Cedar-hawthorn rust is caused by a fungal pathogen called Gymnosporangium globosum. This disease occurs on eastern red cedar, Rocky Mountain juniper, southern red cedar, common and prostrate junipers, apple and crabapple, most hawthorns (there are a few reported, resistant species), and sometimes on pear, quince and serviceberry. In order to survive, the fungus must "move" from one type of host to another (e.g., from juniper to hawthorn).
On evergreen hosts, very small (1/8 to 9/16 inches in diameter), roundish galls develop on needles throughout the tree. These galls slowly grow onto the twigs, often becoming flat on the twig side. Immature galls are reddish-brown, while mature galls are grayish-brown in color and scarred. When mature, these galls swell and produce reddish-brown, short, blunt, jelly-like telial horns during rainy spring weather. In contrast to cedar-apple rust galls, cedar-hawthorn rust galls seldom cause the death of infected evergreen twigs.
On deciduous hosts, small yellow spots first appear after infection in the spring. As the spots mature and enlarge, they take on an orange color and develop tiny black dots (spermagonia) in the center of the lesion. By mid-summer, tubes (aecia) are visible on the undersides of mature leaf lesions or within the lesions on fruit, petioles, or twigs infections. Hawthorn rust aecia (about 1/8 of an inch long) are longer than the aecia of cedar-apple rust.
With severe rust, hawthorn foliage may turn bright yellow and drop prematurely. In addition, fruit and young shoots may become infected. The symptoms vary when other hosts are infected. On quince, black flat lesions (without aecia) form on fruit. Dark brown to blackish spots with reddish halos form on the upper surface of pear leaves. In addition, aecia may develop on the petioles and lower surface of pear leaves.
From the telial horns on the evergreen host, basidiospores are released that infect deciduous hosts. Although most infections occur within several hundred feet of the source evergreen, infection has been reported even when there is more than fourteen miles between the host trees.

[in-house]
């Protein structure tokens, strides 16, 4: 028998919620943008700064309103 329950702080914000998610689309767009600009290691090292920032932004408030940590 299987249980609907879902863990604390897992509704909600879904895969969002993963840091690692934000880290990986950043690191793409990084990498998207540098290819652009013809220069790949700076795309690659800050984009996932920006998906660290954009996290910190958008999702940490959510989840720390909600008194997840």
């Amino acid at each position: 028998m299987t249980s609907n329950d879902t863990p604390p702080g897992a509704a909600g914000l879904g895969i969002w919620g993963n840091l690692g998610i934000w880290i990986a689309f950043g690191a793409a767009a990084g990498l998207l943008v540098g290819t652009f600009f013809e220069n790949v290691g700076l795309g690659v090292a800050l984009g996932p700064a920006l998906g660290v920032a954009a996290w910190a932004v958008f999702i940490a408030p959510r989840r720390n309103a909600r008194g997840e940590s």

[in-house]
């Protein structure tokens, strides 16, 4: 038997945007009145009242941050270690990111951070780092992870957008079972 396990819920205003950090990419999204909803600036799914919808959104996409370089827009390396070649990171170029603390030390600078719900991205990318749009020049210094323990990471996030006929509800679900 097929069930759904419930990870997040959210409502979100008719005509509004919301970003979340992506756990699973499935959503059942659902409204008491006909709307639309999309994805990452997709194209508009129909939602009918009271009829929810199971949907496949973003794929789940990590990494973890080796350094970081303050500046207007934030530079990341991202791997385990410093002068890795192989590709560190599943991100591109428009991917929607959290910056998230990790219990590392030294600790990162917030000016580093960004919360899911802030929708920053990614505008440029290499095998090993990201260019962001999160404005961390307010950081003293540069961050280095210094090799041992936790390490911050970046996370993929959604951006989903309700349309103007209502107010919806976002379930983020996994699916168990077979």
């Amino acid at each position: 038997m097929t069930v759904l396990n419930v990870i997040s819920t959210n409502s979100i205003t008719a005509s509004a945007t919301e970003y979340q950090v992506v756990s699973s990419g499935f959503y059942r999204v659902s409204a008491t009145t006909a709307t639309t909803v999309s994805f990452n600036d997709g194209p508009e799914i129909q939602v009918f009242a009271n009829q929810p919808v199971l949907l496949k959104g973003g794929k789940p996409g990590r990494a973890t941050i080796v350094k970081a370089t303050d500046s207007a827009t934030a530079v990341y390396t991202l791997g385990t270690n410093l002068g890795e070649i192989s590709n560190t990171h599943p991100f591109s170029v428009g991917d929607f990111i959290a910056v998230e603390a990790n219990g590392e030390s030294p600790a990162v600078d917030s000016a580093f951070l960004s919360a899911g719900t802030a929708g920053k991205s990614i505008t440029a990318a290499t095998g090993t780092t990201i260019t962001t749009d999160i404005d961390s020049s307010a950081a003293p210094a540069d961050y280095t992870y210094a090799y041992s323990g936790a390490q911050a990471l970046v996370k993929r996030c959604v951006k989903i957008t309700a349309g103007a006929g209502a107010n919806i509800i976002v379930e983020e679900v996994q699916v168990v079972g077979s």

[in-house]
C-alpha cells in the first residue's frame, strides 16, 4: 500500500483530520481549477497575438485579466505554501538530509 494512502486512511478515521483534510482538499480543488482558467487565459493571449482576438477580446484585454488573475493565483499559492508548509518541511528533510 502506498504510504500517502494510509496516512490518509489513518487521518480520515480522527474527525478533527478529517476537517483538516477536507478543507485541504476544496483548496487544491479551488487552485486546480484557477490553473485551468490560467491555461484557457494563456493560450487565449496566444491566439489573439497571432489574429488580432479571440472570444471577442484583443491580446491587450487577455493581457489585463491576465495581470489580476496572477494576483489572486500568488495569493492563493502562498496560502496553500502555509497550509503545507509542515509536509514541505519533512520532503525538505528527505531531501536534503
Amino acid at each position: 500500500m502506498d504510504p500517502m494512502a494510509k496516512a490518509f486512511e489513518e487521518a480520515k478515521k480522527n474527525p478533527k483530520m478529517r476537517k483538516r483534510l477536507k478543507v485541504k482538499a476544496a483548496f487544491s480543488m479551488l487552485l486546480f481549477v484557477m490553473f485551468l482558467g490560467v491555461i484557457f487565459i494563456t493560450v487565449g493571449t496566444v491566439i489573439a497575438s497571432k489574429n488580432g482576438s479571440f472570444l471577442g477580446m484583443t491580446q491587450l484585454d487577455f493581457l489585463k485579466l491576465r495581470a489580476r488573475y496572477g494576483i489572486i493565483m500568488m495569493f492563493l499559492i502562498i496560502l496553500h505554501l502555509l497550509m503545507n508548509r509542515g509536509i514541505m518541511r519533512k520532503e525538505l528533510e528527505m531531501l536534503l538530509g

About 80 to 90 days after infection (about 10 longer than cedar-apple rust), aecia are produced. Most people only notice this stage after the aecia have split and take on a ragged appearance. Aeciospores, released from the aecia during rain or as morning humidity lowers, become airborne and infect susceptible evergreen hosts from midsummer into early fall.
The following spring, galls (consisting of both fungal and host plant tissues) begin to develop on the evergreen host. These galls continue to grow through the summer, and by fall they are full size (1/8 to 9/16 inches in diameter). Rainy weather during the following spring causes the telial horns to emerge and release basidiospores that infect the deciduous host. As spring rains subside, the galls become inactive until the following spring. In contrast to cedar-apple rust galls, cedar-hawthorn rust galls often are perennial (producing spores for more than one year).
In summary, the complete cycle of cedar-hawthorn rust takes 24 months to complete and requires infection of two different hosts.
Grow resistant varieties. Even though sanitation is not perfect follow good cultural practices and remove as much of the infected twigs, fruit and leaves as possible. Follow recommended fungicide treatments (contact your local University of Illinois Extension office or a reputable garden center, landscaper, nursery or arborist).
See cedar-apple rust and cedar-quince rust for additional information on rust diseases. More than one type of rust may be present on many of the plant hosts discussed. Although these rusts are quite similar, only cedar-hawthorn and cedar-quince rust galls produce spores for more than one year. Also see the rust differences chart.
Written by James Schuster, Extension Educator, Horticulture, and reviewed by Bruce Paulsrud, Extension Specialist, Pesticide Applicator Training and Plant Pathology, University of Illinois at Urbana-Champaign.